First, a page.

As you're well aware, your rabbits have highly sensitive ears. Due to the size and many folds of skin within their ears, even the smallest build up of dirt can lead to bacterial growth, making them particularly prone to inflammation and infection. Plus, ear mite infestations (caused by a parasite called Psoroptes Cuniculi) can also lead to infection, especially if left untreated.
While all breeds can get ear infections and ear mite infestations, lop-eared rabbits such as the English Lop and the Dwarf Lop are more susceptible to infection than other rabbit breeds. According to Catherine, lop-eared rabbits are prone to otitis externa (an inflammation or infection of the outer ear) because they have a weak point in the canal where it folds over allowing the ear to flop down.
'Lop-eared rabbits often get a build up of ear wax in their ear fold, which sometimes causes the ear canal to expand and form a pouch full of wax,' she explains. 'But all rabbits can experience ear problems. And other types of ear infection include otitis media, an inflammation or infection of the middle ear, or otitis interna, an infection of the inner ear.'
Fortunately, by knowing which early signs to look out for, you can make sure your rabbits get the treatment they need straight away. Read on for how to check your bunnies' ears and you can help spot and prevent infections in the first place.
Spot the symptoms
'An inner ear infection can cause symptoms such as torticollis (head tilt) because the inner ear is where the balance organs are,' Catherine says.
Loss of appetite
Rabbits might go off their food due to a feeling of dizziness and nausea from the ear infection, or the fact that it can hurt to chew.
Discomfort can cause some rabbits to become subdued or irritable, while others may begin to grind their teeth.
Cold-like symptoms and discharge
Occasionally, an ear infection can spread to the nose and throat, and there may also be visible discharge in the ears.
'But often, ear infections can go undiagnosed because rabbits don't show any obvious signs,' Catherine warns. 'If you think there might be a problem, trust your instincts and book an appointment to see your vet.'
Easier to spot than bacterial ear infections, you may see the following signs in your rabbits if they have ear mites:
Ear mites cause itchiness and some discomfort, so rabbits may scratch their neck and ears more than usual and have scaly, peeling skin around the ear area.
Hair loss and lesions
In some cases, affected bunnies may lose patches of hair and lesions might appear around the neck, feet and abdomen due to scratching and over-grooming.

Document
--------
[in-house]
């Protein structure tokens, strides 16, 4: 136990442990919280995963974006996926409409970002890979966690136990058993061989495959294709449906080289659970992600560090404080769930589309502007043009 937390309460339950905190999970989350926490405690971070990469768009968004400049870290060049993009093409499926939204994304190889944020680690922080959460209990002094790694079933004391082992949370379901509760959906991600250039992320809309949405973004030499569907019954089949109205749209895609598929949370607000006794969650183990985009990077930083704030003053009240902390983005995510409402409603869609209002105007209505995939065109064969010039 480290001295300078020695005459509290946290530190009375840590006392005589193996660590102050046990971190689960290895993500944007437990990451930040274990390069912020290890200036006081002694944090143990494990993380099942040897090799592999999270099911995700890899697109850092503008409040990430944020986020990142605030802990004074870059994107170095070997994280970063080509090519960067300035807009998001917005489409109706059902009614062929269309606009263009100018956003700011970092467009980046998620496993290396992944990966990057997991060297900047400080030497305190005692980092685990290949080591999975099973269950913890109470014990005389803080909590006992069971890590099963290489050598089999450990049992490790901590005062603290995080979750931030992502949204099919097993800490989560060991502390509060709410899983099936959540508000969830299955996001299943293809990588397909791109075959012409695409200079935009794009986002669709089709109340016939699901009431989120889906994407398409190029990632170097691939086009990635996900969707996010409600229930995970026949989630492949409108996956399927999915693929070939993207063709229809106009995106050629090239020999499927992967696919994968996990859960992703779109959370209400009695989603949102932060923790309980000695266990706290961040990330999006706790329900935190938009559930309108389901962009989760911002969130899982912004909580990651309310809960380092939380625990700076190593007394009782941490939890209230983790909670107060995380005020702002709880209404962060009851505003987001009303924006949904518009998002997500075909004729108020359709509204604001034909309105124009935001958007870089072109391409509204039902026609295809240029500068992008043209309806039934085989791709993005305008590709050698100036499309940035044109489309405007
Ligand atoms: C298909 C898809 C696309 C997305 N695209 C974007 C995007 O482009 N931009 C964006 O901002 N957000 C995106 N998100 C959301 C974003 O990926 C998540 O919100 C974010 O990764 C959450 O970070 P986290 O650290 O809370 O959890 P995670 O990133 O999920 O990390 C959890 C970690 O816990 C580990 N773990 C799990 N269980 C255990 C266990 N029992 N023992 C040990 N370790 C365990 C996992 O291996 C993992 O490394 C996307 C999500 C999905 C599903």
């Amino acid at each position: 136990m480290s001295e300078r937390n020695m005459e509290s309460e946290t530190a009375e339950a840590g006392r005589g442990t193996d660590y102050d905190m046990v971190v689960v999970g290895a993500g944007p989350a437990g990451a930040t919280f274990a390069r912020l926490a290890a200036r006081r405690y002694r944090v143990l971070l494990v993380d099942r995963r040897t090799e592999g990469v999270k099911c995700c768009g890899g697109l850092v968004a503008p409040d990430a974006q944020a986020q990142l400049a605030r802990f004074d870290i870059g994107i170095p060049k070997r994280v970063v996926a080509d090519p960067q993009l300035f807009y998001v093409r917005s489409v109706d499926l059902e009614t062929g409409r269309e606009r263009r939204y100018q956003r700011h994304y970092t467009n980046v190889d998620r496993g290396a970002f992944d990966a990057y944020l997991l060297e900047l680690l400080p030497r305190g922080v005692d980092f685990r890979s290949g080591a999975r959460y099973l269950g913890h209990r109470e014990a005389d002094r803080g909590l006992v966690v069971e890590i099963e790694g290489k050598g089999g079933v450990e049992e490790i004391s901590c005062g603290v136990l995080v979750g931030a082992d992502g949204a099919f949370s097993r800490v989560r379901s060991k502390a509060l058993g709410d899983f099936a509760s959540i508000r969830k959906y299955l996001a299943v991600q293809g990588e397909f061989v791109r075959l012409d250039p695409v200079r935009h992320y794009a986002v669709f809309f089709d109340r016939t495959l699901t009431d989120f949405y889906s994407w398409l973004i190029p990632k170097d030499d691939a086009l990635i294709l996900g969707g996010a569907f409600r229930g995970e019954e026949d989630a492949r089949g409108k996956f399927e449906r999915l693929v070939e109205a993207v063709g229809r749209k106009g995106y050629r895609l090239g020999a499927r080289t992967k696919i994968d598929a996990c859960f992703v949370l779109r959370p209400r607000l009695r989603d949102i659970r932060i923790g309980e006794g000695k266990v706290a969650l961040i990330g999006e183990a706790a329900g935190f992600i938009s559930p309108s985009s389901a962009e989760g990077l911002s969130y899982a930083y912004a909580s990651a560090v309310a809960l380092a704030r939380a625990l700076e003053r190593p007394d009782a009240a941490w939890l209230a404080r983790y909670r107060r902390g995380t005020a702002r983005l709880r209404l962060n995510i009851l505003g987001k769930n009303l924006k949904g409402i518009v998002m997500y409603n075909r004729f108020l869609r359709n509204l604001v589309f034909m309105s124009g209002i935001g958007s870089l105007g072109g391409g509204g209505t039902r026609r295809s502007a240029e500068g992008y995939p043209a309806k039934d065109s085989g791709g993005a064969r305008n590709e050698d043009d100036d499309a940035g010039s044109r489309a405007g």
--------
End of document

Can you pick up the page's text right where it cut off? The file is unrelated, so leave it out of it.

A thick, brown fluid
Known as exudate, this fluid forms in response to the ear mites and can clearly be seen in the ear canal.
A step-by-step guide to checking your rabbit's ears
One sure-fire way to spot an infection as soon as it takes hold, is to be completely familiar with your rabbits' ears in their healthy state. These tips from Catherine can help keep your rabbit comfortable during a check, and ensure you spot any changes right away:
1. Keep your rabbit comfortable
'So that your rabbits can't hurt themselves trying to get away, it's important to ensure they're in a comfortable position before you start the check. Give them a bit of a fuss or a treat first to make sure they are happy and relaxed but, if you notice they're distressed at any point, stop.'
2. Check the outer ear and ear canal
'The pinnae, the outer part of the ear, which sticks up or flops down, should be clean with no scabs, flakes, scales or wounds. Then look at the ear canals. It's normal for there to be a little wax, but it should usually be a pale, creamy colour.'
3. Check for lumps
'Feel around the base of the ear, below the opening, for any swelling or lumps. But be aware that sometimes swelling can take place all around the area, making it difficult to pick up a particularly swollen point or lump.'
4. If unsure, consult your vet
'If you're concerned about the amount of wax you've spotted, or can feel any swelling around the ears, always speak to your vet.'
Your vet will prescribe a course of antibiotics to treat bacterial ear infections and, if your bunnies show any signs of discomfort, they may also recommend anti-inflammatories. In the case of inner- or middle-ear infections, X-rays may sometimes be necessary to check for pus build up.
Ear mites are treated with anti-parasite injections or spot-on treatments. It's particularly important that the treatment lasts longer than three weeks, as mites can live for up to 21 days. The parasite also spreads easily from rabbit to rabbit, so it's vital that your bunnies' home environment is thoroughly de-contaminated to prevent reinfection.